The author of this post, Derek Stikeleather is a partner at Goodell DeVries and represented the defendant in the appeal. This article does not address any case-specific facts and instead focuses on the holding's impact on Maryland law generally.
After more than a decade of incrementally adopting the Daubert standard — and the steady erosion of Frye-Reed as an independent, additional requirement for trial courts applying Maryland Rule 5-702 — the Court of Appeals has clarified Maryland law on expert testimony. In Friday’s landmark Rochkind v. Stevenson opinion (its final of the Term), the Court formally adopted the Daubert standard as controlling Maryland law.1 In doing so, it retired the superfluous Frye-Reed test, which had not only become riddled with exceptions but also evolved into the same "analytical gap" test that courts use when applying Rule 5-702 to expert testimony.
The change is effective immediately, and it applies to all "cases that are pending on direct appeal [on August 28, 2020] …where the relevant question has been preserved for appellate review."2
But much of what the Rochkind Court says isn't new at all; it’s just much clearer. Maryland courts had already been told to consider the Daubert factors. And they had already been told that the Frye-Reed and Rule 5-702(3) tests had merged into Daubert's "analytical gap" test. The only trial courts that now have to change the way they screen expert opinions are those that have not been following the — admittedly confusing — precedent on Rule 5-702 over the last decade. For those judges who have been keeping pace, the Rochkind opinion has not changed much about the interpretation of Rule 5-702 except the label.
The "New" Standard
Although the Supreme Court's 1993 Daubert decision introduced a five-part test for weighing the admissibility of scientific expert testimony, subsequent opinions clarified that Daubert applied to all expert testimony under FRE 702. And because the Daubert standard is more flexible than the Frye test that it replaced, federal courts have added additional factors, to be used depending on the type of expert testimony proffered. The Rochkind opinion reflects this expansive Daubert test and states ten factors for trial courts to consider when applying Rule 5-702. First, courts must consider the five original Daubert factors:
(1) whether a theory or technique can be (and has been) tested;
(2) whether a theory or technique has been subjected to peer review and publication;
(3) whether a particular scientific technique has a known or potential rate of error;
(4) the existence and maintenance of standards and controls; and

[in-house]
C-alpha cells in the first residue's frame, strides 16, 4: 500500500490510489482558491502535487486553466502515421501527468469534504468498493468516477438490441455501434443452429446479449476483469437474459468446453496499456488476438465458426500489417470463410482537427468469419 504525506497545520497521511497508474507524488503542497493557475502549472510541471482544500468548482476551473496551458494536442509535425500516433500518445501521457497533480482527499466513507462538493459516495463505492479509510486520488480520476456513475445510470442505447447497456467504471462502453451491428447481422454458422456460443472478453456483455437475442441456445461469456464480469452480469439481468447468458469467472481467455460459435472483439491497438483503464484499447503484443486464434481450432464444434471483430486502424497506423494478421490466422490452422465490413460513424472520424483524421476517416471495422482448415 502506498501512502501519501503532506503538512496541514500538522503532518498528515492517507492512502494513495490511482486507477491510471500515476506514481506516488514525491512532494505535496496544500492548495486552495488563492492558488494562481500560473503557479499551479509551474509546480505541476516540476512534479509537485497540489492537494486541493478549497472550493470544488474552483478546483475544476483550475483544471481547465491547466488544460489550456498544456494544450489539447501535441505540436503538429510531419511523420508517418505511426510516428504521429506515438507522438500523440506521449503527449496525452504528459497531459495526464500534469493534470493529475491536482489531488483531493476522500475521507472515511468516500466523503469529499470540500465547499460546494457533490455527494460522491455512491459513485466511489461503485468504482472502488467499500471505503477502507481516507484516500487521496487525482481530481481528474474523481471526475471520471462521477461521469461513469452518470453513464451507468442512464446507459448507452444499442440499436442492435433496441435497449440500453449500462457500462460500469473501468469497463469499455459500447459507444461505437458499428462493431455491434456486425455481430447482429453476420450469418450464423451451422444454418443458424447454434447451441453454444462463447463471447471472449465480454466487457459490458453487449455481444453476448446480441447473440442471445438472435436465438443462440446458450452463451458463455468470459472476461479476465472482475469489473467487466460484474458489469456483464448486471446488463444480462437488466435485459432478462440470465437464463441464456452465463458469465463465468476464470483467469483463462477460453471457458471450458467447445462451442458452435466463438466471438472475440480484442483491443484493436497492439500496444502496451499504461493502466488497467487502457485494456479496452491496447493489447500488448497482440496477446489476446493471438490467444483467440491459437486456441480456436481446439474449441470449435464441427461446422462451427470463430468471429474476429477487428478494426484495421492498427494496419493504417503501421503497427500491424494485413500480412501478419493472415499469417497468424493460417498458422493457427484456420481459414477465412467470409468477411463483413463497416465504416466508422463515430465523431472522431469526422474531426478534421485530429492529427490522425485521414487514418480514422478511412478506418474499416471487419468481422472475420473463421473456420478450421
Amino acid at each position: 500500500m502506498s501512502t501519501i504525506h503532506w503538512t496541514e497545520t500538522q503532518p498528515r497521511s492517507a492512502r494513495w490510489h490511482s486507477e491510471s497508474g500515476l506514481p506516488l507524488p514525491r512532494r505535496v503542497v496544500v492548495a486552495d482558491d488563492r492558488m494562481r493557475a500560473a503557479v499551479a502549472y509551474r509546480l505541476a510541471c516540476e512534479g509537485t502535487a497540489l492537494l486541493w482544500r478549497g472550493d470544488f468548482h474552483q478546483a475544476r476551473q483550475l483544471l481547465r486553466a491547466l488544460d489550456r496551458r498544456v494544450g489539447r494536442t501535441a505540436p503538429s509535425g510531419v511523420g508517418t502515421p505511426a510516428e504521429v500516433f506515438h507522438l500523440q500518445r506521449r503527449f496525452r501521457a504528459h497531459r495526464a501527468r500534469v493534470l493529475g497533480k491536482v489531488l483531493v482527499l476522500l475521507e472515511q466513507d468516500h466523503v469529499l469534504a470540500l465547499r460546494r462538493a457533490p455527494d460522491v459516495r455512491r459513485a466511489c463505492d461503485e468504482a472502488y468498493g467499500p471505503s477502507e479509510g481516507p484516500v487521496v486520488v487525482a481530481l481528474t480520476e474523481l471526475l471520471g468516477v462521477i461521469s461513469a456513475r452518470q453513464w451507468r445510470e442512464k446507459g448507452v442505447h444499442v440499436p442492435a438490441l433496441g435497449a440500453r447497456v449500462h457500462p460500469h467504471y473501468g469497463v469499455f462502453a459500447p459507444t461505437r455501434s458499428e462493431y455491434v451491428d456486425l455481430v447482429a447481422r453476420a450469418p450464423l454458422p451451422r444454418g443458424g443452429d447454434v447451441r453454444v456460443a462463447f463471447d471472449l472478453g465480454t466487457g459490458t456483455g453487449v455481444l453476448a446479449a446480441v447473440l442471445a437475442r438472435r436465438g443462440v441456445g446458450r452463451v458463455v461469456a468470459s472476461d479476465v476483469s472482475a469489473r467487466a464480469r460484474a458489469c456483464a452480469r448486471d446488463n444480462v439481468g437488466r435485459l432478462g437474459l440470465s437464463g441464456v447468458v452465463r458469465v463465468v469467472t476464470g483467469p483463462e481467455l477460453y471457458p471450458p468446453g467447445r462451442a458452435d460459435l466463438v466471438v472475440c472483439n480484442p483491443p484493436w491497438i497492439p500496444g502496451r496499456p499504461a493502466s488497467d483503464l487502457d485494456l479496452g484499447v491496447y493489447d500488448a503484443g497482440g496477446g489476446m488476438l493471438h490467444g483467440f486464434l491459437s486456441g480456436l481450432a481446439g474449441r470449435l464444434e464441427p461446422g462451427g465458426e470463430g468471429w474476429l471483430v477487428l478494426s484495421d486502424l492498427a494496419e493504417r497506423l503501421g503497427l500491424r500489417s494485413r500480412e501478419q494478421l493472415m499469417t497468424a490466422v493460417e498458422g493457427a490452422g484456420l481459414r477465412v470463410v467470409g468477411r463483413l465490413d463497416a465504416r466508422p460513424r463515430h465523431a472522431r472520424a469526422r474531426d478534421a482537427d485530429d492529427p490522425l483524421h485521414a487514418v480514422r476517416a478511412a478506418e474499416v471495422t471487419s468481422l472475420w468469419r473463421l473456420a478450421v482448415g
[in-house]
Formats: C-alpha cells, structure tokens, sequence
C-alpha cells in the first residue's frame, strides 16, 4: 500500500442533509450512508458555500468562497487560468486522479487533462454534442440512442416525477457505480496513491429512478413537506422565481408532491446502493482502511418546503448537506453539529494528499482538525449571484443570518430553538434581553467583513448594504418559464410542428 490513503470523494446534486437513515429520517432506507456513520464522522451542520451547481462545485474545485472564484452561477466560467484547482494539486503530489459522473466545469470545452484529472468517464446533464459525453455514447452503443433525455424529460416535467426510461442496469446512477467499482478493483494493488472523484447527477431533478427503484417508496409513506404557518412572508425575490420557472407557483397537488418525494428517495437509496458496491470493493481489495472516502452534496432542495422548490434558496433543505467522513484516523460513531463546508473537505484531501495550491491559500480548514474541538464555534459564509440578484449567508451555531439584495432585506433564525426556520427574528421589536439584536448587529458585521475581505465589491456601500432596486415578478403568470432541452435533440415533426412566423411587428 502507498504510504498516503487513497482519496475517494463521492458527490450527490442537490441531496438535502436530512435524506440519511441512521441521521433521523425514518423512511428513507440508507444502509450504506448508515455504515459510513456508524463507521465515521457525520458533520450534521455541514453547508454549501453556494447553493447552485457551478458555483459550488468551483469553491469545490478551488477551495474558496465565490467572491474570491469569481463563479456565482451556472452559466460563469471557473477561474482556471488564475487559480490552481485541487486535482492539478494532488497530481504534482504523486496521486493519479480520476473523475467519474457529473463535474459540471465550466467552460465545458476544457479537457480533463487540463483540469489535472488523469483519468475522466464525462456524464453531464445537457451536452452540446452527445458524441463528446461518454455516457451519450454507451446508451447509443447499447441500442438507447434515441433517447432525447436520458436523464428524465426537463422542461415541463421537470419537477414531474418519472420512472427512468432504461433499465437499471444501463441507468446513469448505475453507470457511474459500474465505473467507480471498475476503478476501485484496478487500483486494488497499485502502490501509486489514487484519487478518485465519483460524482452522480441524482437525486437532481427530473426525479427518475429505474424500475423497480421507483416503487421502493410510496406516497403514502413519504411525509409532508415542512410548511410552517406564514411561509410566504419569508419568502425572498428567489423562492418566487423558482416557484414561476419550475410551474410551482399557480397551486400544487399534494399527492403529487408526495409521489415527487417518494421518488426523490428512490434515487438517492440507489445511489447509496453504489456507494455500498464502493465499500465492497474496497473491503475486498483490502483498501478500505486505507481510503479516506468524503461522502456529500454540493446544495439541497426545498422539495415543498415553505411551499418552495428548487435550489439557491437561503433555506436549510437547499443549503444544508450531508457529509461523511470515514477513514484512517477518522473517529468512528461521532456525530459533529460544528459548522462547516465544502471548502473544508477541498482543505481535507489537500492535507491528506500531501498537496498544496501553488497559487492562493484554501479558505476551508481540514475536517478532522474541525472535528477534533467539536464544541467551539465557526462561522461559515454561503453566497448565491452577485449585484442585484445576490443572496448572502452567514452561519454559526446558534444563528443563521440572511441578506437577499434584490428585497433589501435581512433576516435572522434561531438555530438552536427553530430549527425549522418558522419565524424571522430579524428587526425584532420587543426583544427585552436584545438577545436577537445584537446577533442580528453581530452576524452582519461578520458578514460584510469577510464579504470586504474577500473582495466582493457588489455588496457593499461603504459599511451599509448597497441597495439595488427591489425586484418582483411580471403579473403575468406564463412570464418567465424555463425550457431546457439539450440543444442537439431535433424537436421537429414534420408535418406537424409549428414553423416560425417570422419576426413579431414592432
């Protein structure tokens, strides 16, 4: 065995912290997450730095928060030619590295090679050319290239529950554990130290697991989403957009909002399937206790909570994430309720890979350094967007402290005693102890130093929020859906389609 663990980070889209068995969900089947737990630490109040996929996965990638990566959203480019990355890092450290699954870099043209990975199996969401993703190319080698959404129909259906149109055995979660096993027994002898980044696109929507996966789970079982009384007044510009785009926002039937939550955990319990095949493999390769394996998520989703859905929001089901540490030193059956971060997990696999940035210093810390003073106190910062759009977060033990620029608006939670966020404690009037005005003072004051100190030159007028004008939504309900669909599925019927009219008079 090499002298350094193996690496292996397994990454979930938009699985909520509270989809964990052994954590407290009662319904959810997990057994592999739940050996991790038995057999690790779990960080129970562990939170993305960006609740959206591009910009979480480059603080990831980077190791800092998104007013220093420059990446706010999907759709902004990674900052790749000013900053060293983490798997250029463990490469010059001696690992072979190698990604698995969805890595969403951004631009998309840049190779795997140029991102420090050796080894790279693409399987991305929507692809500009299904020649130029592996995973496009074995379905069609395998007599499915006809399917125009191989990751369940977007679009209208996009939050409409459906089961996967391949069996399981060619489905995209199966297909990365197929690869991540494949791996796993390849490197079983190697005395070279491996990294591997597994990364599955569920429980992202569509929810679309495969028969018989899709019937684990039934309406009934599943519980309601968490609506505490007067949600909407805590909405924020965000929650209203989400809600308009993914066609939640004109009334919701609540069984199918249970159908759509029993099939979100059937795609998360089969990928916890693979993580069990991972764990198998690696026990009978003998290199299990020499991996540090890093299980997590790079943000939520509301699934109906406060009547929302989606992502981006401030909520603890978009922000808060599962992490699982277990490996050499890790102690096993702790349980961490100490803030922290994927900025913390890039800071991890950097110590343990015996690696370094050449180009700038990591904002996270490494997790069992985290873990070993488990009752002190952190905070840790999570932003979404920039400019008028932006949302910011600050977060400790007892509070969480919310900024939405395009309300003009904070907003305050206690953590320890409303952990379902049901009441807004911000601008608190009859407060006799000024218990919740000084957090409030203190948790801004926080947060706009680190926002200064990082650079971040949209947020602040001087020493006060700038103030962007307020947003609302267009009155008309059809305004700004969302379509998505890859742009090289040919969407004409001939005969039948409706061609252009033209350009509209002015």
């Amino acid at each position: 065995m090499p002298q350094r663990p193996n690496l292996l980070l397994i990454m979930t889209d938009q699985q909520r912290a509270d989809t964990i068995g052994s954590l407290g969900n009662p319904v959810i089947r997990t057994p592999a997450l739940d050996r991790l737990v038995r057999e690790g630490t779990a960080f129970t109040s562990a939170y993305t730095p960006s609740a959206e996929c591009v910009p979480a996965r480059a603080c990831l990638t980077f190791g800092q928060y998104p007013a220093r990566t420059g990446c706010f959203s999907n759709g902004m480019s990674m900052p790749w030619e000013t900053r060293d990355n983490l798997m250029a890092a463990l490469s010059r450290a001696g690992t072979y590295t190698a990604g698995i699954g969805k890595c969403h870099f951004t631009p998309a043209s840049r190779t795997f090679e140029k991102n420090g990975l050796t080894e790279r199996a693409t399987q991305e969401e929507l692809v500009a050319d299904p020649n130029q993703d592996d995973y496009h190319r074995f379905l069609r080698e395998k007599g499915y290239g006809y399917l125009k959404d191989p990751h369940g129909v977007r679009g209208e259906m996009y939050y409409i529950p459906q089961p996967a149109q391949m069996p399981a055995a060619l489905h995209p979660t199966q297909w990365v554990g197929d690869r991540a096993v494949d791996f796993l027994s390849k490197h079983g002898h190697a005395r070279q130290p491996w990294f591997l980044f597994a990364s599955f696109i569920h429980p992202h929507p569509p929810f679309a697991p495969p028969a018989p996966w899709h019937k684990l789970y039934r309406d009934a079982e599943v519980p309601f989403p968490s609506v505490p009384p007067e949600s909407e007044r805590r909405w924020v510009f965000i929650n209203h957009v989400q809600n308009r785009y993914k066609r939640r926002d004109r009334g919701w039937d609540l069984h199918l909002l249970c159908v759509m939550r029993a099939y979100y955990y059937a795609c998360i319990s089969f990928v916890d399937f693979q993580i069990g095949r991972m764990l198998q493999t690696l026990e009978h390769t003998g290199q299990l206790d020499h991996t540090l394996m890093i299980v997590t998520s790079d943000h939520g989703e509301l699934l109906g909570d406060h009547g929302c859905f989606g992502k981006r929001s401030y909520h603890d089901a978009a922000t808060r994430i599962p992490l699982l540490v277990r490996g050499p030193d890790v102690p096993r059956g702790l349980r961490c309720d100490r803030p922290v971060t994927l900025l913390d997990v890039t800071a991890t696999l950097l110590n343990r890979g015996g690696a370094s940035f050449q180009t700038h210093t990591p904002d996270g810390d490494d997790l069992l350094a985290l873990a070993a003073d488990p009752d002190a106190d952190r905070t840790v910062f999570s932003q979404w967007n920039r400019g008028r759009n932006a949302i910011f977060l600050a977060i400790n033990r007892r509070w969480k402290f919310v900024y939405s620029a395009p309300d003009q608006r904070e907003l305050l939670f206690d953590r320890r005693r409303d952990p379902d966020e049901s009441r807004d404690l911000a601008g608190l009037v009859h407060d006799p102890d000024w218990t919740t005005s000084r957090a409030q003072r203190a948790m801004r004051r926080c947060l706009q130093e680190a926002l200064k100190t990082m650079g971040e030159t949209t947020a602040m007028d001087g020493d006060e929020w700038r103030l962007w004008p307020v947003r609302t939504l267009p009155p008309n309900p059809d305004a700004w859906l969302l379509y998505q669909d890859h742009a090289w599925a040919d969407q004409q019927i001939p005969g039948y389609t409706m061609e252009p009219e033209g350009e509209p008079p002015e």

(5) whether a theory or technique is generally accepted.
Because "courts have developed additional factors for determining whether expert testimony is sufficiently reliable," Maryland courts should also consider:
(6) whether experts are proposing to testify about matters growing naturally and directly out of research they have conducted independent of the litigation, or whether they have developed their opinions expressly for purposes of testifying;
(7) whether the expert has unjustifiably extrapolated from an accepted premise to an unfounded conclusion;
(8) whether the expert has adequately accounted for obvious alternative explanations;
(9) whether the expert is being as careful as he [or she] would be in his [or her] regular professional work outside his [or her] paid litigation consulting; and
(10) whether the field of expertise claimed by the expert is known to reach reliable results for the type of opinion the expert would give.3
The Rochkind court re-emphasized that the "Supreme Court’s guidance in Daubert, Joiner, and Kumho Tire is critical to a trial court’s reliability analysis" and that the Daubert inquiry is "a flexible one."4 Maryland courts must continue to "consider the relationship between the methodology applied and conclusion reached" to guard against any opinion that has an “analytical gap" Rather than revolutionizing Maryland evidence law with the formal adoption of Daubert, the Rochkind court has merely clarified that Maryland's existing precedent on Rule 5-702 must be honored and provided a less confusing test for doing so.
This post originally appeared on the Maryland Appellate Blog, the blog of the Maryland State Bar Association Litigation Section.
1 Case No. 47, September 2019 Term (Aug. 28, 2020).
2 Id. at 39.
3 Id. at 36.
4 Id. at 36-37.
5 See id. at 37-38.